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**|**BMC Med Res Methodol**|**v.10; 2010**|**PMC2908105

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BMC Med Res Methodol. 2010; 10: 58.

Published online 2010 June 18. doi: 10.1186/1471-2288-10-58

PMCID: PMC2908105

Solange Youdom Whegang,^{}^{1,}^{2} Leonardo K Basco,^{3} Henri Gwét,^{1} and Jean-Christophe Thalabard^{2}

Solange Youdom Whegang: rf.5sirap-vinu.ofni-htam@gnagehw.egnalos; Leonardo K Basco: rf.oohay@ocsabkl; Henri Gwét: moc.tatslausiv@tewg.irneh; Jean-Christophe Thalabard: rf.setracsedsirap.im@drabalaht.ehpotsirhc-naej

Received 2009 September 27; Accepted 2010 June 18.

Copyright ©2010 Whegang et al; licensee BioMed Central Ltd.

This is an Open Access article distributed under the terms of the Creative Commons Attribution License (http://creativecommons.org/licenses/by/2.0), which permits unrestricted use, distribution, and reproduction in any medium, provided the original work is properly cited.

This article has been cited by other articles in PMC.

Malaria remains a burden in Sub-Saharan Countries. The strategy proposed by the World Health Organization (WHO) is to systematically compare the therapeutic efficacy of antimalarial drugs using as primary outcome for efficacy, a four-category ordered criterion. The objective of the present work was to analyze the treatment effects on this primary outcome taking into account both a center-effect and individual covariates. A three-arm, three-centre trial of Amodiaquine (AQ), sulfadoxine-pyrimethamine (SP) and their combination (AQ + SP), conducted by OCEAC-IRD in 2003, in 538 children with uncomplicated *Plasmodium falciparum *malaria, is used as an illustration.

Analyses were based on ordinal regression methods, assuming an underlying continuous latent variable, using either the proportional odds (PO) or the proportional hazards (PH) models. Different algorithms, corresponding to both frequentist- and bayesian-approaches, were implemented using the freely available softwares R and Winbugs, respectively. The performances of the different methods were evaluated on a simulated data set, and then they were applied on the trial data set.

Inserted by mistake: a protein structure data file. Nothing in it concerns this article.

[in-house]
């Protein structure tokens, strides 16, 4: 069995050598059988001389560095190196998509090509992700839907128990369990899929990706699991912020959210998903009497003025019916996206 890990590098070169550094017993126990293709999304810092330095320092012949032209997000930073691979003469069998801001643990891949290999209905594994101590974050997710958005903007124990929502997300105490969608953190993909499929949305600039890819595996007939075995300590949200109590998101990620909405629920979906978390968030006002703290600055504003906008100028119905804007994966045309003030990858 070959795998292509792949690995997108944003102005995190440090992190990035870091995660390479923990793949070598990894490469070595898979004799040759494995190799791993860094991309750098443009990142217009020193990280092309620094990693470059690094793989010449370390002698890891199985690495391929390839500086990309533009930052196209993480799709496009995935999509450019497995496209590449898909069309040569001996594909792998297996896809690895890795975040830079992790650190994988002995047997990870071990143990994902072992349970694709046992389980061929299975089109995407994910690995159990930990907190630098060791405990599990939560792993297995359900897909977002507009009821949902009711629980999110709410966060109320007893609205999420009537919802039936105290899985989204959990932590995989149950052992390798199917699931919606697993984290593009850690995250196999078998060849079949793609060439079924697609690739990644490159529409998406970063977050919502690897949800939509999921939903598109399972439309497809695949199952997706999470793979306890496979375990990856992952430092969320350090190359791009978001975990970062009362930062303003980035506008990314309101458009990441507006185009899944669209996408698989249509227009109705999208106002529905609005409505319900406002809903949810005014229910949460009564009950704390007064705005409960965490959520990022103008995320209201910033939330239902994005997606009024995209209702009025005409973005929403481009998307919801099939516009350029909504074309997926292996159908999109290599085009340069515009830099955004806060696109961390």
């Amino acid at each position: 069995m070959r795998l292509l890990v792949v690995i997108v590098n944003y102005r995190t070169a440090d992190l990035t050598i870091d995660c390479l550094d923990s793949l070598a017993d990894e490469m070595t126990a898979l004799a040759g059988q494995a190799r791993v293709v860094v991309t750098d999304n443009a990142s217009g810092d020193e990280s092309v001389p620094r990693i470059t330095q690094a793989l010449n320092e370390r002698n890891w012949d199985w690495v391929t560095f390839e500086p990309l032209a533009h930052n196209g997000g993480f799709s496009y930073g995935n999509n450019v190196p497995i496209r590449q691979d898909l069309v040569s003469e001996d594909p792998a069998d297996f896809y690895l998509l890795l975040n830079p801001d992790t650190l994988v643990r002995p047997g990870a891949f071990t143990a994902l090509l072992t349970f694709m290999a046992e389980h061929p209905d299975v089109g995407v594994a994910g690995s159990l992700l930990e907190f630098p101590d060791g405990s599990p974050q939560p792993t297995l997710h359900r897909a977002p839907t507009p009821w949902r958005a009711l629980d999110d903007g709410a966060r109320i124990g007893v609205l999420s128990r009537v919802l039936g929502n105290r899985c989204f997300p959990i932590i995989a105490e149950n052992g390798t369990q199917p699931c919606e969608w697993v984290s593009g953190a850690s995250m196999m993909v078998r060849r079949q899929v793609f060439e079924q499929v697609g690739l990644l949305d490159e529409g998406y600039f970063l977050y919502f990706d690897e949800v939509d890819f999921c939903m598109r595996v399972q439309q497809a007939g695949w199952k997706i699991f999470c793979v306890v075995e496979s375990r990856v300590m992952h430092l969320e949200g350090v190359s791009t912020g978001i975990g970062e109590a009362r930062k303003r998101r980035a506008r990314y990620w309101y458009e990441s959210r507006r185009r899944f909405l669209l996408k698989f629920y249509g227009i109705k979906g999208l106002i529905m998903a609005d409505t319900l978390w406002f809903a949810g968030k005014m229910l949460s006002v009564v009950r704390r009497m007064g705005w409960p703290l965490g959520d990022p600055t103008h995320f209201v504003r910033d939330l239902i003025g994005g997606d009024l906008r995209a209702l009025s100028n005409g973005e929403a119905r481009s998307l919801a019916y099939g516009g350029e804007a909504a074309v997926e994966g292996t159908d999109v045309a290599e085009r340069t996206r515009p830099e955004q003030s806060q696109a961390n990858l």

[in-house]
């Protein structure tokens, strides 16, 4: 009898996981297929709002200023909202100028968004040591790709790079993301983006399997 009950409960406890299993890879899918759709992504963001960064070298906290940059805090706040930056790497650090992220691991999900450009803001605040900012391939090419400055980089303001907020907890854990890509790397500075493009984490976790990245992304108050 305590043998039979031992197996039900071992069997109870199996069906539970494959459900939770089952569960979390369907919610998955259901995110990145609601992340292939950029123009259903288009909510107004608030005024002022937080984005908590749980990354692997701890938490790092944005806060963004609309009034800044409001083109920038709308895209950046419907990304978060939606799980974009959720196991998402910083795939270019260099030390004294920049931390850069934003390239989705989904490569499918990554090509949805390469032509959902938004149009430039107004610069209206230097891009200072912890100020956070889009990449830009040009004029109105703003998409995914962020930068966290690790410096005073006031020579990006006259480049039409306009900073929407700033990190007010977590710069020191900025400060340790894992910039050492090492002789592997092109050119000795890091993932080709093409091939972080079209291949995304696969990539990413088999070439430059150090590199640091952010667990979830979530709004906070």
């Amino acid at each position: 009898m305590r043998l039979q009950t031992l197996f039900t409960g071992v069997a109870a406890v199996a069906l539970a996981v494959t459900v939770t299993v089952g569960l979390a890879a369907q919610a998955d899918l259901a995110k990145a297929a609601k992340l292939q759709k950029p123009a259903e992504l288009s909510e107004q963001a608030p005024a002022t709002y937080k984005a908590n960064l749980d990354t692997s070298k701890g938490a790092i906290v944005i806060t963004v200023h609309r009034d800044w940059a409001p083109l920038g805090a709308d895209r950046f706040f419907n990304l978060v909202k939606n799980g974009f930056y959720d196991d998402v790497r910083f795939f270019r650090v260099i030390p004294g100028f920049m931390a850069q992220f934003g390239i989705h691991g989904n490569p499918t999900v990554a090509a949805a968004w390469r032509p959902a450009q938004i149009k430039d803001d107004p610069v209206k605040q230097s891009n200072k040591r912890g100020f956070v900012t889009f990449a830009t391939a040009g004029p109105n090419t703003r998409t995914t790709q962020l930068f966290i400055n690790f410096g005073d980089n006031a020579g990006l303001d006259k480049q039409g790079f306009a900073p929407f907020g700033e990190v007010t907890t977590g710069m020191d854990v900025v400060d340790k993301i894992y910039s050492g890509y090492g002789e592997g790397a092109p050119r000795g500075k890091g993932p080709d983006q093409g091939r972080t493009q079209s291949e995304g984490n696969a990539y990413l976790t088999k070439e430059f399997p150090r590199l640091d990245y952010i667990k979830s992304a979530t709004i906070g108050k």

Good coverage probability and type-1 error for the treatment effect were achieved. When the methods were applied on the trial data set, results highlighted a significance decrease of SP efficacy when compared to AQ (PO, odds ratio [OR] 0.14, 95% confidence interval [CI] 0.04-0.57; hazard ratio [HR] 0.605, 95% CI 0.42-0.82), and an equal effectiveness between AQ + SP and AQ (PO, odds ratio [OR] 1.70, 95% confidence interval [CI] 0.25-11.44; hazard ratio [HR] 1.40, 95% CI 0.88-2.18). The body temperature was significantly related to the responses. The patient weights were marginally associated to the clinical response.

The proposed analyses, based on usual statistical packages, appeared adapted to take into account the full information contained in the four categorical outcome in malaria trials, as defined by WHO, with the possibility of adjusting on individual and global covariates.

Many clinical trials have a primary outcome which is measured on a categorical scale. In these situations, the outcome categories are often ordered, either by a direct relationship to either a continuous measurement or a clinical score through pre-defined cut-points, or by a natural interpretation by the physician of a health condition or body reaction.

An overview and recent developments in the analysis of ordered categorical data have been presented in [1-4]. More specific developments for analyzing ordinal data in the context of meta-analysis of clinical trials have been proposed initially for summary statistics [5,6], secondarily extended to meta-analysis with individual patient's data [7,8].